Surfing in Dubai

Monday, February 29, 2016

We escape from the cold winter days of the Northern hemisphere today to get some shelter in the exotic Dubai.
When we think of this majestic city of United Arab Emirates we all imagine anything, from luxury to architecture and nightlife, but surfing. Well, my friends, today we're here to break some stereotypes down and talk about something most of us thought impossible: surfing in Dubai!

Some years ago in Portugal I had the pleasure of meeting Caroline Wylie, a lovely girl from Scotland, hungry for adventures and sunshine. Some time later Caroline found her home in Dubai, but leaving Portugal didn't stop her chasing waves. With my astonishment, I learnt from her facebook pictures that it was actually possible to surf there!

So, how couldn't I not ask her to tell us more here?
You don't want to miss this article because it really breaks down lots of the main stereotypes about this huge global city of the Middle East. And it made me want to buy a ticket and fly over there right now!

Enjoy :)

Spending the majority of my life in a country with weather which is not afraid to test both your outfit choice and the strength of the walls on your home in the space of one day, it is no surprise that this is unfortunately not going to be a story about surfing in Scotland - I choose to live my adult life in brighter, fairer pastures.

Portugal called itself my home for the best part for three years and it held my hand while I surfed my first green wave. Sagres, that little juicy slice of the Algarve, is home to some of the happiest of memories and most of them are set with the blue skies and golden sands of the South-West Coast in the backdrop. The waves there are not always friendly - they do not always want you to have a good time - but when you surf every day, you get used to those days that the wind wins against the waves. So that, when an offshore day comes around, and the waves and the wind harmonise, it makes sure you don’t take it for granted. I still have entire days ingrained in my memory which revolve around the waves in that particular snapshot of time.

Surfing in Dubai is a little bit like this. Minus the wetsuit. The waves here are not so consistent and they don’t always come when you’re ready for them/when your schedule allows, but when they do come, it’s a simple reminder that there’s a little bit more to Dubai than meets the eye, and to most, it’s a simple reminder that there's a little bit more to life than letting your work define you and govern your time. 
The Surf House Dubai, and surroundings, are a parallel universe to the rest of living in this city. Not only the physical space, but the way it allows those ripples, those oscillations of life to become less high frequency. Surfers meet before/after a session for an acai bowl and an almond milk latte and some chats about their session. The community here is unassuming and friendly and just as in love with the water and its offerings as you’ll see in any coastal town.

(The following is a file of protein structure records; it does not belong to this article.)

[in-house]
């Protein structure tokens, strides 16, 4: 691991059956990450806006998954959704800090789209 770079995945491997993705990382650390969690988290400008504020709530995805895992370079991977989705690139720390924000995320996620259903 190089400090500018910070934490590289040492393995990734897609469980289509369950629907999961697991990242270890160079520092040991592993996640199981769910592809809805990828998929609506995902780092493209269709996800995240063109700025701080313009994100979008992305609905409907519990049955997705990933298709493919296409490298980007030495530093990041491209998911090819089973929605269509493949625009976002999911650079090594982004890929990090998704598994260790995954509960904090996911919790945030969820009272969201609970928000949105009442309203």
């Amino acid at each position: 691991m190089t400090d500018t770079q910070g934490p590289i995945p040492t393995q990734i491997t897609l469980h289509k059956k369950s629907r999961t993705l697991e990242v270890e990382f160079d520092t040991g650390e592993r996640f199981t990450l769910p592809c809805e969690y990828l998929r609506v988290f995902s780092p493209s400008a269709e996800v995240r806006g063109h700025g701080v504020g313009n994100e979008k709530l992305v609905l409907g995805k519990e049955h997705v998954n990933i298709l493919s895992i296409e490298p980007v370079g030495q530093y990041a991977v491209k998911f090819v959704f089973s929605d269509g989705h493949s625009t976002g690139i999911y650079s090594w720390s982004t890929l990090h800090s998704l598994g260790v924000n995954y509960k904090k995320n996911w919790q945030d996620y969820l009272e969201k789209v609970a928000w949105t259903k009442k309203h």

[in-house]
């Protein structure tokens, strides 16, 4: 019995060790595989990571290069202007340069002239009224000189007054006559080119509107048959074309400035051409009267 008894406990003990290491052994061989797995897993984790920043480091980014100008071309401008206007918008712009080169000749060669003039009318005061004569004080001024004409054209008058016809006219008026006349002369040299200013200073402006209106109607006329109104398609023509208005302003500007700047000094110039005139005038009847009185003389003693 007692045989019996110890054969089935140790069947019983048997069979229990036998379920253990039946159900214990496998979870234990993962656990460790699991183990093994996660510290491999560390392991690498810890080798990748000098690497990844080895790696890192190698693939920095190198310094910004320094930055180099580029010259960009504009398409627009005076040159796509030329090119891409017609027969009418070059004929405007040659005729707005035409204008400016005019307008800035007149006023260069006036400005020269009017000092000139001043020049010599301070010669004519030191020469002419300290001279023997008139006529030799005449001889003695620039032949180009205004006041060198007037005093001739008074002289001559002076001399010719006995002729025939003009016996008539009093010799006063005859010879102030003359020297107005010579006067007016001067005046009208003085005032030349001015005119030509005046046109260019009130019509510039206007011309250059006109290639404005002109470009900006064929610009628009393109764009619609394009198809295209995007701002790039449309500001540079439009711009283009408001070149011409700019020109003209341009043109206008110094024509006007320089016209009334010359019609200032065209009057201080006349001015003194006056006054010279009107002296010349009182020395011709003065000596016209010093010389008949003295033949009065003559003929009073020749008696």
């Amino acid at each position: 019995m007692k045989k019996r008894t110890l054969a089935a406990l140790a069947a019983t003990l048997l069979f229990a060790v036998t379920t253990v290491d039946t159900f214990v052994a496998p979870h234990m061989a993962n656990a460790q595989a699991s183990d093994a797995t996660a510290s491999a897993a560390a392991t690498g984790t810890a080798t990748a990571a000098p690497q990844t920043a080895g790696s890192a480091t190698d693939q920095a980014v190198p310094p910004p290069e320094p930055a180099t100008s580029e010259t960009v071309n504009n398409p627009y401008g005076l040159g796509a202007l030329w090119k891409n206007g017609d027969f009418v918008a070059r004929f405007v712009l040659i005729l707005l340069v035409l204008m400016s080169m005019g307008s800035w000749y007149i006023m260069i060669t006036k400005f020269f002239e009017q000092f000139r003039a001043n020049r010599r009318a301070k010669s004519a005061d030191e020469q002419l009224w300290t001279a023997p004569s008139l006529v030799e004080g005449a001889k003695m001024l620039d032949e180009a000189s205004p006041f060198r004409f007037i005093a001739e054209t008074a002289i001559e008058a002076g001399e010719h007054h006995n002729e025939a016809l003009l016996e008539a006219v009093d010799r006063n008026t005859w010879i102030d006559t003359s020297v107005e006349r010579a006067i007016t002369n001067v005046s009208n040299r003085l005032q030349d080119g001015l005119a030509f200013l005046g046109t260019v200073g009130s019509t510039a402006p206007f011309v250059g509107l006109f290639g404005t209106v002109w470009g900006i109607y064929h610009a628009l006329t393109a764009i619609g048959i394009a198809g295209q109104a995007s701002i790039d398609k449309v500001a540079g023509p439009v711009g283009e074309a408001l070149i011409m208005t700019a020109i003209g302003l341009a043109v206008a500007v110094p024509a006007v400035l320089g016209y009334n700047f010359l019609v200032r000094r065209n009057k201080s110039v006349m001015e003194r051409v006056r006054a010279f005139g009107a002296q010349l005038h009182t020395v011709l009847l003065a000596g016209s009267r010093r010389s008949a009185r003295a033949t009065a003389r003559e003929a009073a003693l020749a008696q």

I recently read an article called “Can Anyone Save the Surf Industry” which frets over the consistently declining online searches for buzzwords about ‘surfing’ since 2004, and suggested unprofitability of clothing companies Quiksilver and Billabong, focussing on the ‘mainstream’ surf world which aggressively tries to capitalise on a sport which essentially began when some fishermen decided to stand up on a skinny flat canoe to get their fish home quicker(!). Not quite to this extreme, but because to most people (the ‘you can’t surf in Dubai!’ people), those who have figured out that you actually can, tend to be doing it for less superficial reasons and more for the sense of betterment it brings to their days. What I’m trying to say is, in Dubai, you don’t really have this feeling that the ‘mainstream surf industry’ exists. It is the core of surfing that manifests here, in those, like me, who roll their eyes when Dubai’s wave offering capabilities are questioned.

For anyone wanting to surf in Dubai, the season runs from September(ish) until April(ish) - after this, the water becomes a scolding hot, extremely unpleasant bath. The Surf House rents boards for 75 AED/hour and it’s right on the beach. Dubai is famous for its hyperbolic architecture and not really for its surfing, but one of my favourite things about that juxtaposition is that the way the sandbanks work, the only beach that you can surf in Dubai, is the one that is right next to the Burj Al Arab (the sailboat shaped building). So when you’re in the water, you’re still able to appreciate the contrast of a place where luxury and materialism can be found alongside bare feet, zinc and ripped Levi's.
And really, that’s our world.

Photography: pics 1-2-3 by James Harveypic 5 by Deus Ex Machina Arabiapic 6 by Ruan Botha
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